This past Monday, as most of America now knows, Mike Huckabee effectively told the Constitution that it had better get right with God. In so doing, he committed the single most egregious Faith and Values’ blunder of the 2008 campaign.
In a follow-up interview with Steven Waldman and Dan Gilgoff, the former governor of Arkansas conceded that he may have phrased it “awkwardly.” Yet his subsequent responses to their insightful questions did little to suggest he did not mean what he said.
I will get to that fascinating interview next week. But today I want to return to Huckabee’s original words–words which will haunt this relatively young politician throughout his career:
I have opponents in this race who do not want to change the Constitution. But I believe it’s a lot easier to change the Constitution than it would be to change the word of the living God. And that’s what we need to do — is to amend the Constitution so it’s in God’s standards rather than try to change God’s standards so it lines up with some contemporary view of how we treat each other and how we treat the family.
Permit me to belabor the obvious: secularists, be they religious or not, will never forget this. Now let me make a somewhat less banal prediction: this assault on the national charter will make many of the Evangelical Americans who Huckabee is trying to mobilize very uncomfortable.
Say what you will about the old Christian Right, but it always picked its enemies carefully. Whatever their target — secular humanism, Communism, homosexuality, Murphy Brown or the TeleTubbies — Falwell and company knew better than to attack symbols near and dear to the hearts of the rank-and-file. It never occurred to them, for example, to propose congressional legislation banning Baseball.
Huck’s error was in taking on the Constitution, in putting it in its place. Its place, apparently, was somewhere under God and under (Huckabee’s interpretation of) the Bible. But why — why? I ask — would he brazenly instill this tension in the minds of his target audience?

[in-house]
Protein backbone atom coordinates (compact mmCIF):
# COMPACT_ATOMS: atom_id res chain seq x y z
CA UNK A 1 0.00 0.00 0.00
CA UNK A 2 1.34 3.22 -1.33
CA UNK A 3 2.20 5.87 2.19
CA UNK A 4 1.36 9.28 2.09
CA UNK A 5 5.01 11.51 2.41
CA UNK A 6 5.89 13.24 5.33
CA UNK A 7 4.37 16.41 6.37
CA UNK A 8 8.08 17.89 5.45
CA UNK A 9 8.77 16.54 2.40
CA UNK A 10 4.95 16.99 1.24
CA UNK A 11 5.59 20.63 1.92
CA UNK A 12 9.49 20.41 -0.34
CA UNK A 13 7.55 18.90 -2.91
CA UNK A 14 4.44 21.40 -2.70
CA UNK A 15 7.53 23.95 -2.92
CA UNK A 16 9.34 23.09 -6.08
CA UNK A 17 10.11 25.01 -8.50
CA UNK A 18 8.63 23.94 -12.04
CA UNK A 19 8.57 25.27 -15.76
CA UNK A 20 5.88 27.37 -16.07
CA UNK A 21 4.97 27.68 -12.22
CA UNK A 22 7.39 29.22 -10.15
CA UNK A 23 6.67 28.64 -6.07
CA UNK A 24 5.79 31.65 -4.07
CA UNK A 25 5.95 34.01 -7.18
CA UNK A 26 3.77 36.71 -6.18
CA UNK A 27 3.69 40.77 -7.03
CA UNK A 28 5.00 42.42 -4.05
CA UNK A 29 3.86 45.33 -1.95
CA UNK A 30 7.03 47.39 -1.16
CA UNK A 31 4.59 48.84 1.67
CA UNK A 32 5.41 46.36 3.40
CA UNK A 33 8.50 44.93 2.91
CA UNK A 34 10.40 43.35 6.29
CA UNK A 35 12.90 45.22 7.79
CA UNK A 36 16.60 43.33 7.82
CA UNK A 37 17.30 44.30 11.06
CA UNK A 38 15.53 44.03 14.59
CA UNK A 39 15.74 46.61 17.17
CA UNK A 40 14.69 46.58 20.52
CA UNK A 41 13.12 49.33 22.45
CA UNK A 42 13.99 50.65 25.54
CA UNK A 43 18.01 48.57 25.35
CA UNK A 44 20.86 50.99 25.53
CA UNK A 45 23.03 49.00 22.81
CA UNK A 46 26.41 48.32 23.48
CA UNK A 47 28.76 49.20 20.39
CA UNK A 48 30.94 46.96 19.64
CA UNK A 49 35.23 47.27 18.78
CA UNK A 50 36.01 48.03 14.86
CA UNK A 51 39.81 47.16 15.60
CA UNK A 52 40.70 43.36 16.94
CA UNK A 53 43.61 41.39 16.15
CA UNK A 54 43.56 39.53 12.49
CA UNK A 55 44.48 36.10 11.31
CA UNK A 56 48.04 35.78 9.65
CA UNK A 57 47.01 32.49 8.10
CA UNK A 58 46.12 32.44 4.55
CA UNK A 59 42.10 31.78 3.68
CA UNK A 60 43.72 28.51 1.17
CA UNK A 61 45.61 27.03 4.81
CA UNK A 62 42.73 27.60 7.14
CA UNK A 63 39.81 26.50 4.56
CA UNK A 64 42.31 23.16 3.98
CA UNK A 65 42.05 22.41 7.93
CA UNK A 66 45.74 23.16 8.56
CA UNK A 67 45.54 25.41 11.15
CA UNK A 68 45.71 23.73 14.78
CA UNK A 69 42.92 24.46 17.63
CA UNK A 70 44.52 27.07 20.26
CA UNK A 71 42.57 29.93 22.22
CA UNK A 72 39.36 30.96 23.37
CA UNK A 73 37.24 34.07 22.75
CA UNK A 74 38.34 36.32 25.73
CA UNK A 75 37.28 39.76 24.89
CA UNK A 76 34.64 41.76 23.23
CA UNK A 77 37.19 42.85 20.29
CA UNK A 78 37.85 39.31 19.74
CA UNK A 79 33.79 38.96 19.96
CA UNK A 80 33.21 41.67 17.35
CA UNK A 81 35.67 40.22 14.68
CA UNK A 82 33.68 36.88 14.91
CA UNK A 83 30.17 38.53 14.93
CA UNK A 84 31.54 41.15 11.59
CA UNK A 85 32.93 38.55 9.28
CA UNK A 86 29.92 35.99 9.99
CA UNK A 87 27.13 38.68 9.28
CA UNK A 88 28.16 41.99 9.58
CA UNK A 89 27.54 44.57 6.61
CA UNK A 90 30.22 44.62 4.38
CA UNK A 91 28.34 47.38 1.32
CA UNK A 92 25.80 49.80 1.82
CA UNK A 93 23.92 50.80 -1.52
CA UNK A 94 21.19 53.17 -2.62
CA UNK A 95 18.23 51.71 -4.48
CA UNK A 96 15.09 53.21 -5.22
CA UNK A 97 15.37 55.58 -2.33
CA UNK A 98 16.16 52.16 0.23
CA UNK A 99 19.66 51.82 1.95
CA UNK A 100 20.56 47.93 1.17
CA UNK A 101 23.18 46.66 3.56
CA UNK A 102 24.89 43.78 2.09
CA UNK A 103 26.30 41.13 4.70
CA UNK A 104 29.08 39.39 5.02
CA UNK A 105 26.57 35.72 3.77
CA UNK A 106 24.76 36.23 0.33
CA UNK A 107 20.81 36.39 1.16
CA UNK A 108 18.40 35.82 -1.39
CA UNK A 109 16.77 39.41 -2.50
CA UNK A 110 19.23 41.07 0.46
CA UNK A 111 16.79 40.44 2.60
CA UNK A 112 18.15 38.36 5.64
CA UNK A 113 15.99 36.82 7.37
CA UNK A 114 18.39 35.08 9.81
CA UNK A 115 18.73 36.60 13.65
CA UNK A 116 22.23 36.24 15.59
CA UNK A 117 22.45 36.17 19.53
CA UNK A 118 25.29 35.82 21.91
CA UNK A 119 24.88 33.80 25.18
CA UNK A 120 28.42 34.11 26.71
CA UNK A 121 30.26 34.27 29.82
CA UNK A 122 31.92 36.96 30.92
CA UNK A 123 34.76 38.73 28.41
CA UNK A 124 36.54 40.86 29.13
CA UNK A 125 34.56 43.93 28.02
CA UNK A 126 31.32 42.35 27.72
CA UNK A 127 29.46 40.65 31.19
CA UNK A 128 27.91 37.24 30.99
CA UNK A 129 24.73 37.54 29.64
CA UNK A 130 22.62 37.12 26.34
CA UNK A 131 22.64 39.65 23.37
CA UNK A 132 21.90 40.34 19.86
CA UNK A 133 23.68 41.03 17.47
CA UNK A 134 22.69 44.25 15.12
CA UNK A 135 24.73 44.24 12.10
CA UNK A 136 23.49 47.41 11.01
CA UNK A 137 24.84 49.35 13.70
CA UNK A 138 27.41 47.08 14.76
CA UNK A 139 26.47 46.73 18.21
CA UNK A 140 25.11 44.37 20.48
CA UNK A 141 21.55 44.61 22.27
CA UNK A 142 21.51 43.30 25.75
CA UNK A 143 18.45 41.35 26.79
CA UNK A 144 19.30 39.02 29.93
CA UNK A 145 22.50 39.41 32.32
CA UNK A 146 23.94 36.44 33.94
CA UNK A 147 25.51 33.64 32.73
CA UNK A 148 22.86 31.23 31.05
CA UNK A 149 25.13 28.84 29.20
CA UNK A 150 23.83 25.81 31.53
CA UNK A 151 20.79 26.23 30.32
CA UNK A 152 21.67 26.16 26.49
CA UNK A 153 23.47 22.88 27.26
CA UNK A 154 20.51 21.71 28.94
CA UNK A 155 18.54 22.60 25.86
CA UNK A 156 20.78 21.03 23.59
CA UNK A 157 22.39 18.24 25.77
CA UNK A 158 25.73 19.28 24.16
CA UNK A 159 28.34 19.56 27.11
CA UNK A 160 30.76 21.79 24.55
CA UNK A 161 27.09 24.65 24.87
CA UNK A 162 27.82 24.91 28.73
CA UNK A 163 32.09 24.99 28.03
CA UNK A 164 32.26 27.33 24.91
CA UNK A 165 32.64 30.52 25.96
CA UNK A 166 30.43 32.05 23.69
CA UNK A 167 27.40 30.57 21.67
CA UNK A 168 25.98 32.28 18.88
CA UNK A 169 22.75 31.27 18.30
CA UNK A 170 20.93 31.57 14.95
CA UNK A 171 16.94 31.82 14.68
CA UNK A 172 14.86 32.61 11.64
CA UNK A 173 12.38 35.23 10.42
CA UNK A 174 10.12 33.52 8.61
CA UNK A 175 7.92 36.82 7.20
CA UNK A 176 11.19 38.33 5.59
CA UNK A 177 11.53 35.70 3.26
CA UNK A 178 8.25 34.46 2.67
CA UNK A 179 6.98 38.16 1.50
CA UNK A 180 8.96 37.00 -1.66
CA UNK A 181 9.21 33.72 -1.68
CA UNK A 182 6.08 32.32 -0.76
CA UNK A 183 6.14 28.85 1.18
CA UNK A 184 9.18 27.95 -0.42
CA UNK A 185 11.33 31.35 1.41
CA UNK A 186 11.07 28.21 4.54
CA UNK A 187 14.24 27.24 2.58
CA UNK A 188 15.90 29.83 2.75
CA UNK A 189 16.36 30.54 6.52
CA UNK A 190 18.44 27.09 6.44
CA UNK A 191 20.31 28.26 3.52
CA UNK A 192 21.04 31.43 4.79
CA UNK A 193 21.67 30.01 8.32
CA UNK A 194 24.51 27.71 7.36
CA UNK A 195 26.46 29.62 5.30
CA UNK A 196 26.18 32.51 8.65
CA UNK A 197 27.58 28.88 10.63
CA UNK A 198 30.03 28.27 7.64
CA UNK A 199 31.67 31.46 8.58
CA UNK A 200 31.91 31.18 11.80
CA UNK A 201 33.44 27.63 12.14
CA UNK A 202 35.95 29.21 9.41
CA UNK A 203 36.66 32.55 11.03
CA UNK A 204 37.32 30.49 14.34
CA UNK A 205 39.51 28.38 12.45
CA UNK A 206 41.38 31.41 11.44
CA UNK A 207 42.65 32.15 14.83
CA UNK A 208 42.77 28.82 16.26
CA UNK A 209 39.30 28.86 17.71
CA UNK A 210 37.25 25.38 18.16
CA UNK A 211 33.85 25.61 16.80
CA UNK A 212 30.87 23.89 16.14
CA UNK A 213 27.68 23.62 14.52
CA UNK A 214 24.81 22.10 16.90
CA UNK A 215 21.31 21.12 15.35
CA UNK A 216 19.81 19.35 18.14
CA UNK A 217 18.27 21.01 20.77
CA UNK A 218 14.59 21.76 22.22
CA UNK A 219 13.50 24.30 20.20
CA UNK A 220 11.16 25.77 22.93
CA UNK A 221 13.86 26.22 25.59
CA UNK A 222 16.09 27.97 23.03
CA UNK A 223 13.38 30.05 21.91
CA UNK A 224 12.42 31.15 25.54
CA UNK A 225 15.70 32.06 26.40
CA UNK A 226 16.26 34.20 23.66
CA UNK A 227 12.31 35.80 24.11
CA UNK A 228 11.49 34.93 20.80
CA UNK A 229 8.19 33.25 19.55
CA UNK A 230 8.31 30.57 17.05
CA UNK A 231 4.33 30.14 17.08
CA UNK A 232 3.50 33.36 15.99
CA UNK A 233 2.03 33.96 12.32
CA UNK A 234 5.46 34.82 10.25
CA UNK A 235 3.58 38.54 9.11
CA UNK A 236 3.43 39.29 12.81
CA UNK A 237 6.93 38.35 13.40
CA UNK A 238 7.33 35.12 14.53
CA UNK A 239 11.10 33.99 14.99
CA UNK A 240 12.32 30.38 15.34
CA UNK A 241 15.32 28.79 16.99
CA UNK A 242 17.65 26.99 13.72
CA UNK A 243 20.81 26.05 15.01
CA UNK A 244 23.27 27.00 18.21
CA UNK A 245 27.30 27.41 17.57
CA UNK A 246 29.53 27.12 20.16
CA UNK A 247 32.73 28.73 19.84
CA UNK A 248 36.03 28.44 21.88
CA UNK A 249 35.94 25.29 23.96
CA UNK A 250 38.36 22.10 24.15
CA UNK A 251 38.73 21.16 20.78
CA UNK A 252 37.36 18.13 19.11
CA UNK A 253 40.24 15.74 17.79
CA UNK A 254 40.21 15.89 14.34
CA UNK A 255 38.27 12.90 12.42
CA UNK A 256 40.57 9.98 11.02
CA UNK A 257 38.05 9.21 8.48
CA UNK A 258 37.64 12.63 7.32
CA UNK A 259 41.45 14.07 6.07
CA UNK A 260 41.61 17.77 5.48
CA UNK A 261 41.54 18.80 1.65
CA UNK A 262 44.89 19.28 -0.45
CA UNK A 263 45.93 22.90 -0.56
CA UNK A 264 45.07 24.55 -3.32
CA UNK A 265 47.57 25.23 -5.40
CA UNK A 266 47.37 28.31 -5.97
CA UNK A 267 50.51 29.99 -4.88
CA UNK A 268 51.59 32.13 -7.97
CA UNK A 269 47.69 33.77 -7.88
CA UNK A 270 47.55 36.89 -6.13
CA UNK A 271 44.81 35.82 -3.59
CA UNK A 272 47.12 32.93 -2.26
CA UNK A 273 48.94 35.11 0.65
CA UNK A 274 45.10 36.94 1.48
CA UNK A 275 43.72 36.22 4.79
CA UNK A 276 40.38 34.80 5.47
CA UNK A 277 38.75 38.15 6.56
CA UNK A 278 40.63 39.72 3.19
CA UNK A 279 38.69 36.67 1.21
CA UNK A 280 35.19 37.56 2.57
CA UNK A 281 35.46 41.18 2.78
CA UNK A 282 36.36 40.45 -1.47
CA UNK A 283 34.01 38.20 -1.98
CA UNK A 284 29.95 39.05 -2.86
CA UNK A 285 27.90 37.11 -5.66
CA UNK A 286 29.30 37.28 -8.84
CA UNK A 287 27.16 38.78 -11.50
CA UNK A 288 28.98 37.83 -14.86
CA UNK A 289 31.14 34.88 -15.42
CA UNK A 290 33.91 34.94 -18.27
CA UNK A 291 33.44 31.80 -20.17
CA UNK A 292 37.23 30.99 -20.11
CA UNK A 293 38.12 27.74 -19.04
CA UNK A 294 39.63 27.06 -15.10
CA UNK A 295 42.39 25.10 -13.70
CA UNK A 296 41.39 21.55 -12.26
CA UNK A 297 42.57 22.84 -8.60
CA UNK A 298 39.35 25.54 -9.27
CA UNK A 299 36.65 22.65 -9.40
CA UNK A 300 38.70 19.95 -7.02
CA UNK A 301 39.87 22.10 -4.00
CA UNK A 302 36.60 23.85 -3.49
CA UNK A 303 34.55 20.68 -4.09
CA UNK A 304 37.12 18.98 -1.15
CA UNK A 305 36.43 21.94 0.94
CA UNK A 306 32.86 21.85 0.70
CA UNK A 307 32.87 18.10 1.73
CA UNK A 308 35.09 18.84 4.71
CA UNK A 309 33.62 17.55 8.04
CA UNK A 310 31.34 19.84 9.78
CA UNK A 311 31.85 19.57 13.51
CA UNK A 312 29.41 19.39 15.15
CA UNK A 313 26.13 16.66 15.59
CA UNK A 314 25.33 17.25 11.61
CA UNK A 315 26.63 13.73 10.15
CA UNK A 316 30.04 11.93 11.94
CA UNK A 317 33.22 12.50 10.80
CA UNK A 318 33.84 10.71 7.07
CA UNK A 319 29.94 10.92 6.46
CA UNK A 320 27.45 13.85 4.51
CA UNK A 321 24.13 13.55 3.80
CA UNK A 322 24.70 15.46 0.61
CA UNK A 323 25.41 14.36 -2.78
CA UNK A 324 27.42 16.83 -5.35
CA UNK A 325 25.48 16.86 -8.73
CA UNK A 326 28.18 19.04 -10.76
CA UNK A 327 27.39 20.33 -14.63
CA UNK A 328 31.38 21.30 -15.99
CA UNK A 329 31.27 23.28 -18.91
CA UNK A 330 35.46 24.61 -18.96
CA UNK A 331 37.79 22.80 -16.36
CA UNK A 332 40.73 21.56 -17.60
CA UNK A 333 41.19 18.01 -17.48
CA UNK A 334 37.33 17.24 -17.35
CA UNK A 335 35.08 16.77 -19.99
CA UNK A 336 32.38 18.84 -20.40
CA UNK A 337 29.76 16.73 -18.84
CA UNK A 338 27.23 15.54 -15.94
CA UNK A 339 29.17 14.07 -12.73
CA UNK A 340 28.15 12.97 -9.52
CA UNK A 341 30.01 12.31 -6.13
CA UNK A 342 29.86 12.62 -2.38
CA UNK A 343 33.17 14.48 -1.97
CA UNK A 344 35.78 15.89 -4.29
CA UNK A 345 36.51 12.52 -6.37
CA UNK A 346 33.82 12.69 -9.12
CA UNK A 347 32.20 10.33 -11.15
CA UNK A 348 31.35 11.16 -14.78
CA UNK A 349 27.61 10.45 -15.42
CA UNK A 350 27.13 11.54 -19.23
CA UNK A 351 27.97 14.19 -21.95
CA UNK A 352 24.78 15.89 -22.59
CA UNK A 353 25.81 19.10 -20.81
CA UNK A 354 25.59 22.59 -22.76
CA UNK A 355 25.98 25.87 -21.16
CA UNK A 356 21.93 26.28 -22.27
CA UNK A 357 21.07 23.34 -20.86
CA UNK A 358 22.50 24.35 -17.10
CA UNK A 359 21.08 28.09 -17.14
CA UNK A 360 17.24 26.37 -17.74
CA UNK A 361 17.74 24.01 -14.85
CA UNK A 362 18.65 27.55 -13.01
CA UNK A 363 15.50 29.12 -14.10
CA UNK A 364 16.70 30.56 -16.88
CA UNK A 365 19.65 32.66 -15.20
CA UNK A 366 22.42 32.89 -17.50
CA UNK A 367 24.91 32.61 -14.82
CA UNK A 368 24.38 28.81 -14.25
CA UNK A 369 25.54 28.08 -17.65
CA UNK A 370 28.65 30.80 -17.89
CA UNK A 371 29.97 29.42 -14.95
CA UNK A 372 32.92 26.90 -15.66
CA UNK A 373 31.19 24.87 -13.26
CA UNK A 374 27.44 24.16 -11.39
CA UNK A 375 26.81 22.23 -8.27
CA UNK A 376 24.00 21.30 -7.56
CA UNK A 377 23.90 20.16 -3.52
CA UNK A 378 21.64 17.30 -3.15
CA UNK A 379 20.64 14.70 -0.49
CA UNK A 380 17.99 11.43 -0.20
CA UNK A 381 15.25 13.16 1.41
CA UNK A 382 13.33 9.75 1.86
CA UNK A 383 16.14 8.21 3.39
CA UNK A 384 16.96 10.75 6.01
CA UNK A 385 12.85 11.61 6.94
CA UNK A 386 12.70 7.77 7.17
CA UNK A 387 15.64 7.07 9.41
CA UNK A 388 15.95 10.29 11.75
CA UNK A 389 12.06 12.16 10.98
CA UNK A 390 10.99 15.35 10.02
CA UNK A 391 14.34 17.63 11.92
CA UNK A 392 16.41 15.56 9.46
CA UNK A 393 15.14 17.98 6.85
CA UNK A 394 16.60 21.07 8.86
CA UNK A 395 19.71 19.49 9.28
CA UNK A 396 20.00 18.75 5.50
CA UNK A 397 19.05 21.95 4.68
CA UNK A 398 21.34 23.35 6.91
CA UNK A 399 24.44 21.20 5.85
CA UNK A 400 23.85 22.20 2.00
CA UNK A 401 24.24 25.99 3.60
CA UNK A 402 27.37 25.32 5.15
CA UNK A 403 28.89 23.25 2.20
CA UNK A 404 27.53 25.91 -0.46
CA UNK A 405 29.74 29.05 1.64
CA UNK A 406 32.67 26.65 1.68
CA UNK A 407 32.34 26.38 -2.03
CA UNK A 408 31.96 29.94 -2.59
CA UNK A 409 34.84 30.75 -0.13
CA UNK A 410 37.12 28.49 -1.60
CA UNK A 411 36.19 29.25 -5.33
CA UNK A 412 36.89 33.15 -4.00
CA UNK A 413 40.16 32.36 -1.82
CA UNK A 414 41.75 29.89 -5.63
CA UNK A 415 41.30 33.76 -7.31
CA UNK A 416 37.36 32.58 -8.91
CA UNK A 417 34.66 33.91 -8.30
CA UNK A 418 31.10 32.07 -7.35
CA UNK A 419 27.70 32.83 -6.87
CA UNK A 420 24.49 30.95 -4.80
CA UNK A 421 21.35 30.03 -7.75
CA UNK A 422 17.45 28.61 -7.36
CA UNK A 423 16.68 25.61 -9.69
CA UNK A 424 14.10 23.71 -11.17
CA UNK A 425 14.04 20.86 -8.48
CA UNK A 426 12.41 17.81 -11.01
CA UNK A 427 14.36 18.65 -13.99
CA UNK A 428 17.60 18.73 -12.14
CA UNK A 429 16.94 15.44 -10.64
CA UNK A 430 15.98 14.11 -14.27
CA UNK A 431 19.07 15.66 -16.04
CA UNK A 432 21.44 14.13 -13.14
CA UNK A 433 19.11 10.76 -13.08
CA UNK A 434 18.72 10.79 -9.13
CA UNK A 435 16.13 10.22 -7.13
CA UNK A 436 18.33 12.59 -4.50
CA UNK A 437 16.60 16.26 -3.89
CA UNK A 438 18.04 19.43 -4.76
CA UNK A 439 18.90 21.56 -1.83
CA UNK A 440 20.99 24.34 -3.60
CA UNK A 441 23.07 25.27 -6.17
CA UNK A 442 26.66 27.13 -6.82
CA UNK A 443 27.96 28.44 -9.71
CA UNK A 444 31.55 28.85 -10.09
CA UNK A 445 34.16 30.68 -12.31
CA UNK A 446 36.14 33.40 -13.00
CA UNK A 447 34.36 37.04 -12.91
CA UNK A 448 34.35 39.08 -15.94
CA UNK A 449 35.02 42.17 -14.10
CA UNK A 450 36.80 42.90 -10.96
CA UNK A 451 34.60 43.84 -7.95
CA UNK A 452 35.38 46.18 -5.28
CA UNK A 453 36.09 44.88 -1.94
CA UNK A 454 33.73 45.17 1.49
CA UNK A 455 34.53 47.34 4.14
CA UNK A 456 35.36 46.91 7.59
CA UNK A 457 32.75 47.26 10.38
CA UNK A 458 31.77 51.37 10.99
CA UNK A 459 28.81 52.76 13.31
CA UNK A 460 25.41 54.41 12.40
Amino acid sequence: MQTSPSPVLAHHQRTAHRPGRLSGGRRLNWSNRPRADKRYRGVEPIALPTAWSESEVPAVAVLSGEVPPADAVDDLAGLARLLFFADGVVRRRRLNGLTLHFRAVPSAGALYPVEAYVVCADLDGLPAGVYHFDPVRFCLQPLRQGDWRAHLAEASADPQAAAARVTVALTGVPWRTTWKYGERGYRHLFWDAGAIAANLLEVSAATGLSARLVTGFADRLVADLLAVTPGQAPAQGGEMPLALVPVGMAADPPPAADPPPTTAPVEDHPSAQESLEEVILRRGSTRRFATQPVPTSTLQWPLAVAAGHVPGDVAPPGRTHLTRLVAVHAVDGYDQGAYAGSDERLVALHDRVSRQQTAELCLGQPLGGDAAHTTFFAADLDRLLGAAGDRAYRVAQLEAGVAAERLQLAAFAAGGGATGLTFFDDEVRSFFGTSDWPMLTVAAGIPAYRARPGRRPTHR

I have had Evangelical students who can recite the Constitution chapter and verse, so to speak. Like many of their co-religionists they are patriotic in very conventional, mainstream American ways. They have no more interest in setting the Scriptures in competition with the Constitution than Jews have in exploring the possibility that the teachings of the great Rabbinic sages supersede the rulings of the Supreme Court.
Had Huckabee simply ranted about all of those “activist judges” who have misinterpreted what some scholars call “The American Scriptures,” he would have been on far safer rhetorical ground. Instead, he inexplicably followed Alan Keyes down an intriguing avenue of theological speculation and intimated the existence of a scriptural chain of command.
I have, incidentally, often sensed that certain types of conservative Christian intellectuals share these misgivings. This is because our national charter refrains from citing the Bible or invoking the name of God. So, yes, there is a theological discussion to be engaged in there and maybe even a conference down at the seminary. But, no, this is not something that any wise politician would want to make into a campaign issue.
Huckabee’s endeavor to subordinate the Constitution will win him absolutely no new followers among non-Evangelicals. This state of affairs will not be lost upon pragmatic conservative Christians in the GOP who may throw their weight behind a less divisive, and more viable, candidate.
(For more information about religion and the candidates, Faith 2008 by the Berkley Center for Religion, Peace & World Affairs).
By Jacques Berlinerblau |
January 18, 2008; 12:04 AM ET
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